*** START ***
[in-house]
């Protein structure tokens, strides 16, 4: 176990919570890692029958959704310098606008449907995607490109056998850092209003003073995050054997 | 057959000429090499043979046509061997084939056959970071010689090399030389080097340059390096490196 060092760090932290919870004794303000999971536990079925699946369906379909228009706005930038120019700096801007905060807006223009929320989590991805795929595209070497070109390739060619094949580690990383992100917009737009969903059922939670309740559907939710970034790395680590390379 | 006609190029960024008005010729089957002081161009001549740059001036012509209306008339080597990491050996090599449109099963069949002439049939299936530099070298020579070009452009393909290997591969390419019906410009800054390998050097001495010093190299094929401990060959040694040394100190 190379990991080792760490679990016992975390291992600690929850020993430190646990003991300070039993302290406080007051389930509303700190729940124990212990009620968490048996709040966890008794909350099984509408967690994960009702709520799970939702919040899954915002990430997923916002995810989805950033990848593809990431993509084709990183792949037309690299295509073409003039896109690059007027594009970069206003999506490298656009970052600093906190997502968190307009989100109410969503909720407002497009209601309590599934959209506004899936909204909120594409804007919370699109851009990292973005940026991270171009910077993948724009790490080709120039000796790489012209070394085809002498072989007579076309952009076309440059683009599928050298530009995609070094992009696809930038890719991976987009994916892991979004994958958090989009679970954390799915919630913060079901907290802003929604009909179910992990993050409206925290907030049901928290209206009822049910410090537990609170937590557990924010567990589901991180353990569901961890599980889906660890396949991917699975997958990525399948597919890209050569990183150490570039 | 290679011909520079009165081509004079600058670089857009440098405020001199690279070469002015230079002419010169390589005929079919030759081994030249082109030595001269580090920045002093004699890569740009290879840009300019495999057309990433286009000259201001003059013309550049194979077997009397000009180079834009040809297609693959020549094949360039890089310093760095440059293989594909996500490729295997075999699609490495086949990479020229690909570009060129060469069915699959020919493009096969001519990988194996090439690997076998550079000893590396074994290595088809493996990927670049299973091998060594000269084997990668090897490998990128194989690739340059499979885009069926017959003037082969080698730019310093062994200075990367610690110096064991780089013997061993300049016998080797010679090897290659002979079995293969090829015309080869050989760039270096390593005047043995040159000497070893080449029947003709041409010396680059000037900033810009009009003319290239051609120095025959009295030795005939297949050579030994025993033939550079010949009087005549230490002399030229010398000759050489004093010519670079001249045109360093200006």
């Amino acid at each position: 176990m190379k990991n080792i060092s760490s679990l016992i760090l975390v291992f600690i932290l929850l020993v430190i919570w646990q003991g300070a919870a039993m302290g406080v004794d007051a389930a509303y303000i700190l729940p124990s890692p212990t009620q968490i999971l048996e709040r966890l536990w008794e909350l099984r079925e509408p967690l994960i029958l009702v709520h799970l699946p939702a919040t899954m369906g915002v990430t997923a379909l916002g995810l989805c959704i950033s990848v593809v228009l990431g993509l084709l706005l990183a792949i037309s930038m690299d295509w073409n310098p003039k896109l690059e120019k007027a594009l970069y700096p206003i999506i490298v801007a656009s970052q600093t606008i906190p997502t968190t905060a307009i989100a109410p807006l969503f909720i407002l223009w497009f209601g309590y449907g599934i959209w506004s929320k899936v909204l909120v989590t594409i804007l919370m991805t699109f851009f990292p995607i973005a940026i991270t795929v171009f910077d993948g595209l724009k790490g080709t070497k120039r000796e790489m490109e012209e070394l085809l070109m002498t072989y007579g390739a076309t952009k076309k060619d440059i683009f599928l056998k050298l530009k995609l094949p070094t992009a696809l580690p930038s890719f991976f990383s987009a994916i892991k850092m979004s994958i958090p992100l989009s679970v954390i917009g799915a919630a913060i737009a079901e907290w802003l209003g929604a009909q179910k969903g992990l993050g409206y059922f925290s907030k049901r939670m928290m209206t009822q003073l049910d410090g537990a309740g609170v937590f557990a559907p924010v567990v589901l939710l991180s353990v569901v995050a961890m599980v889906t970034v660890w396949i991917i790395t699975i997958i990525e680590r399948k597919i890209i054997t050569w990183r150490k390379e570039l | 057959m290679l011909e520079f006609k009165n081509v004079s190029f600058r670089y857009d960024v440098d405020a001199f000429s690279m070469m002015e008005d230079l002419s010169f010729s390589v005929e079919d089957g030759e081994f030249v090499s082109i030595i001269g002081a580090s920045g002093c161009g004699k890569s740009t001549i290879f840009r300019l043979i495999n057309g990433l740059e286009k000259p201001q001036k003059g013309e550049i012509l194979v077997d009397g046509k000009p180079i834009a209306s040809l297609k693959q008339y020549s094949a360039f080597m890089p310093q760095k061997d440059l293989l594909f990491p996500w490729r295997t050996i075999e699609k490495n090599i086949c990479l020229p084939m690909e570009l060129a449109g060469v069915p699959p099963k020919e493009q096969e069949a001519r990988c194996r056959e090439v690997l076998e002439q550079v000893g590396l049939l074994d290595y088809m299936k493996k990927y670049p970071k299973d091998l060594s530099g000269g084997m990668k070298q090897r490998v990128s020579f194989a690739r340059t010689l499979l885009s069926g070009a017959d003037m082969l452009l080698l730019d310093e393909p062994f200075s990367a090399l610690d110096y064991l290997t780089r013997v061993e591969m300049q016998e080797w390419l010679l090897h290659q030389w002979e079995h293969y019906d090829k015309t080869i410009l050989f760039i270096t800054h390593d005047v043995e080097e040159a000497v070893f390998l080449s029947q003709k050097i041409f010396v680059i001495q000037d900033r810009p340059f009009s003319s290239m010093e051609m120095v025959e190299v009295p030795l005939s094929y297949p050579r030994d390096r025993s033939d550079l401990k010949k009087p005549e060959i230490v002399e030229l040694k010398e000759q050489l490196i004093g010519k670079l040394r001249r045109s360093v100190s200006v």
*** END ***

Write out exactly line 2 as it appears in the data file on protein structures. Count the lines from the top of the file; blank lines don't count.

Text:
């Protein structure tokens, strides 16, 4: 176990919570890692029958959704310098606008449907995607490109056998850092209003003073995050054997 | 057959000429090499043979046509061997084939056959970071010689090399030389080097340059390096490196 060092760090932290919870004794303000999971536990079925699946369906379909228009706005930038120019700096801007905060807006223009929320989590991805795929595209070497070109390739060619094949580690990383992100917009737009969903059922939670309740559907939710970034790395680590390379 | 006609190029960024008005010729089957002081161009001549740059001036012509209306008339080597990491050996090599449109099963069949002439049939299936530099070298020579070009452009393909290997591969390419019906410009800054390998050097001495010093190299094929401990060959040694040394100190 190379990991080792760490679990016992975390291992600690929850020993430190646990003991300070039993302290406080007051389930509303700190729940124990212990009620968490048996709040966890008794909350099984509408967690994960009702709520799970939702919040899954915002990430997923916002995810989805950033990848593809990431993509084709990183792949037309690299295509073409003039896109690059007027594009970069206003999506490298656009970052600093906190997502968190307009989100109410969503909720407002497009209601309590599934959209506004899936909204909120594409804007919370699109851009990292973005940026991270171009910077993948724009790490080709120039000796790489012209070394085809002498072989007579076309952009076309440059683009599928050298530009995609070094992009696809930038890719991976987009994916892991979004994958958090989009679970954390799915919630913060079901907290802003929604009909179910992990993050409206925290907030049901928290209206009822049910410090537990609170937590557990924010567990589901991180353990569901961890599980889906660890396949991917699975997958990525399948597919890209050569990183150490570039 | 290679011909520079009165081509004079600058670089857009440098405020001199690279070469002015230079002419010169390589005929079919030759081994030249082109030595001269580090920045002093004699890569740009290879840009300019495999057309990433286009000259201001003059013309550049194979077997009397000009180079834009040809297609693959020549094949360039890089310093760095440059293989594909996500490729295997075999699609490495086949990479020229690909570009060129060469069915699959020919493009096969001519990988194996090439690997076998550079000893590396074994290595088809493996990927670049299973091998060594000269084997990668090897490998990128194989690739340059499979885009069926017959003037082969080698730019310093062994200075990367610690110096064991780089013997061993300049016998080797010679090897290659002979079995293969090829015309080869050989760039270096390593005047043995040159000497070893080449029947003709041409010396680059000037900033810009009009003319290239051609120095025959009295030795005939297949050579030994025993033939550079010949009087005549230490002399030229010398000759050489004093010519670079001249045109360093200006």